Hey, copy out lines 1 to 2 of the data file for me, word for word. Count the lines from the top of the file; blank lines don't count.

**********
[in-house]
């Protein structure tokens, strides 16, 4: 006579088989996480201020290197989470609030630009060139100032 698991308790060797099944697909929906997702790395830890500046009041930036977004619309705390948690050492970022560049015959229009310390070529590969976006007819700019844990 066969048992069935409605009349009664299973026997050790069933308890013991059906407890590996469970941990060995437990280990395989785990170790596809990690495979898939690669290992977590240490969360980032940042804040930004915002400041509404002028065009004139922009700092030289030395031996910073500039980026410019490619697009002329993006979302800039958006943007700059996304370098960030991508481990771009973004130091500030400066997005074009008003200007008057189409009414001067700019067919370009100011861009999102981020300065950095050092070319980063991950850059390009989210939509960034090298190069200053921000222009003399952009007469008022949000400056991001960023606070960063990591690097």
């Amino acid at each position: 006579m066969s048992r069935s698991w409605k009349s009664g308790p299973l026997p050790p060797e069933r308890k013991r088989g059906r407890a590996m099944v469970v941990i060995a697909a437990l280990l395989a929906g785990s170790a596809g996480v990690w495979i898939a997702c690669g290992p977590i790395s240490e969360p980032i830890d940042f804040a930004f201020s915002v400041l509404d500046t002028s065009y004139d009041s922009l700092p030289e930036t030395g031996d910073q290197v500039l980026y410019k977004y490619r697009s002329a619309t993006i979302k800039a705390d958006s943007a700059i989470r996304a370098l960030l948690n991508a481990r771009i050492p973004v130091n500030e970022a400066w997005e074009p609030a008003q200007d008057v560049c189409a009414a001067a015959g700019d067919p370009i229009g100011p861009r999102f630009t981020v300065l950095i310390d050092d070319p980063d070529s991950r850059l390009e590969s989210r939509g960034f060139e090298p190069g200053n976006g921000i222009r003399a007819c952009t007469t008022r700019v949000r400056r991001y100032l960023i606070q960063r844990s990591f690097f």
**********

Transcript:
[in-house]
């Protein structure tokens, strides 16, 4: 006579088989996480201020290197989470609030630009060139100032 698991308790060797099944697909929906997702790395830890500046009041930036977004619309705390948690050492970022560049015959229009310390070529590969976006007819700019844990 066969048992069935409605009349009664299973026997050790069933308890013991059906407890590996469970941990060995437990280990395989785990170790596809990690495979898939690669290992977590240490969360980032940042804040930004915002400041509404002028065009004139922009700092030289030395031996910073500039980026410019490619697009002329993006979302800039958006943007700059996304370098960030991508481990771009973004130091500030400066997005074009008003200007008057189409009414001067700019067919370009100011861009999102981020300065950095050092070319980063991950850059390009989210939509960034090298190069200053921000222009003399952009007469008022949000400056991001960023606070960063990591690097």